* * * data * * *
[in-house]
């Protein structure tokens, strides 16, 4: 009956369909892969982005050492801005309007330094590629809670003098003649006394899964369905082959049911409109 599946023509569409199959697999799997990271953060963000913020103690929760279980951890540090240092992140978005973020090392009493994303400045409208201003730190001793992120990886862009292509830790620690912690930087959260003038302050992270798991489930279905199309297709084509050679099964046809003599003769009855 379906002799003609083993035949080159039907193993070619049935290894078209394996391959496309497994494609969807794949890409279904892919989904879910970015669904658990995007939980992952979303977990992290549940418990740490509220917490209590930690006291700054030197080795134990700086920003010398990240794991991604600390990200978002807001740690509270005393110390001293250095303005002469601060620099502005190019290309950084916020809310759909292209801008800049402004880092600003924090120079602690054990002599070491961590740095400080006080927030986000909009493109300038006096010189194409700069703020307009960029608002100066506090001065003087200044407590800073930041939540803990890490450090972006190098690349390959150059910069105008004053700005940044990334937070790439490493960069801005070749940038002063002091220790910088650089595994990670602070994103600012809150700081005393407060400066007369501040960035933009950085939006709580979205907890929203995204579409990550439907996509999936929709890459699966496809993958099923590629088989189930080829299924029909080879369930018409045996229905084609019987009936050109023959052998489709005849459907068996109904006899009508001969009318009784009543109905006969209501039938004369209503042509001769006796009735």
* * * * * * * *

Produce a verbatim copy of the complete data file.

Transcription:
[in-house]
């Protein structure tokens, strides 16, 4: 009956369909892969982005050492801005309007330094590629809670003098003649006394899964369905082959049911409109 599946023509569409199959697999799997990271953060963000913020103690929760279980951890540090240092992140978005973020090392009493994303400045409208201003730190001793992120990886862009292509830790620690912690930087959260003038302050992270798991489930279905199309297709084509050679099964046809003599003769009855 379906002799003609083993035949080159039907193993070619049935290894078209394996391959496309497994494609969807794949890409279904892919989904879910970015669904658990995007939980992952979303977990992290549940418990740490509220917490209590930690006291700054030197080795134990700086920003010398990240794991991604600390990200978002807001740690509270005393110390001293250095303005002469601060620099502005190019290309950084916020809310759909292209801008800049402004880092600003924090120079602690054990002599070491961590740095400080006080927030986000909009493109300038006096010189194409700069703020307009960029608002100066506090001065003087200044407590800073930041939540803990890490450090972006190098690349390959150059910069105008004053700005940044990334937070790439490493960069801005070749940038002063002091220790910088650089595994990670602070994103600012809150700081005393407060400066007369501040960035933009950085939006709580979205907890929203995204579409990550439907996509999936929709890459699966496809993958099923590629088989189930080829299924029909080879369930018409045996229905084609019987009936050109023959052998489709005849459907068996109904006899009508001969009318009784009543109905006969209501039938004369209503042509001769006796009735």